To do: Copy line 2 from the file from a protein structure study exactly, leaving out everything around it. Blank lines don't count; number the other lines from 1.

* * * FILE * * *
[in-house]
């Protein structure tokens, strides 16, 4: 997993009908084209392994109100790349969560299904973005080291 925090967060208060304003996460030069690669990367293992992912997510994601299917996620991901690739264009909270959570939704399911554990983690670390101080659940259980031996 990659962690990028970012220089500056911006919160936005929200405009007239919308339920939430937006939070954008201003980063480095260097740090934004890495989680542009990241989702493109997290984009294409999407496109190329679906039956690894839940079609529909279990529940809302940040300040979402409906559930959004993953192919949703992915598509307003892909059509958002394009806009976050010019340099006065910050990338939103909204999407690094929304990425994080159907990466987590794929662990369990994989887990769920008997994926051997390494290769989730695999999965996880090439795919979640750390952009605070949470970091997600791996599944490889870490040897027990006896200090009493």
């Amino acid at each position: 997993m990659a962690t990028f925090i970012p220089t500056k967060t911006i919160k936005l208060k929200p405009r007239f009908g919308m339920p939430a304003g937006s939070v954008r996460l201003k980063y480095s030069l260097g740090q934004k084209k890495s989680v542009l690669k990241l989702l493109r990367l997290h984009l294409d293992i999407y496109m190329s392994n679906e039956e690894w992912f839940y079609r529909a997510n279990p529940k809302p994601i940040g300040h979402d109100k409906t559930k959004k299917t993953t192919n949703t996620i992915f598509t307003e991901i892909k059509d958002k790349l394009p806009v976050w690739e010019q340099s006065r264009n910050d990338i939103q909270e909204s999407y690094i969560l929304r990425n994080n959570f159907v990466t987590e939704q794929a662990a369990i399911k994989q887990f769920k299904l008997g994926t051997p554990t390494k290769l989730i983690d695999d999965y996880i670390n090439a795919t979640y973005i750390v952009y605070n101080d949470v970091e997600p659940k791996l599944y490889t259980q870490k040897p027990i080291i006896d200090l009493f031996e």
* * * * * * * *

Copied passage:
């Protein structure tokens, strides 16, 4: 997993009908084209392994109100790349969560299904973005080291 925090967060208060304003996460030069690669990367293992992912997510994601299917996620991901690739264009909270959570939704399911554990983690670390101080659940259980031996 990659962690990028970012220089500056911006919160936005929200405009007239919308339920939430937006939070954008201003980063480095260097740090934004890495989680542009990241989702493109997290984009294409999407496109190329679906039956690894839940079609529909279990529940809302940040300040979402409906559930959004993953192919949703992915598509307003892909059509958002394009806009976050010019340099006065910050990338939103909204999407690094929304990425994080159907990466987590794929662990369990994989887990769920008997994926051997390494290769989730695999999965996880090439795919979640750390952009605070949470970091997600791996599944490889870490040897027990006896200090009493």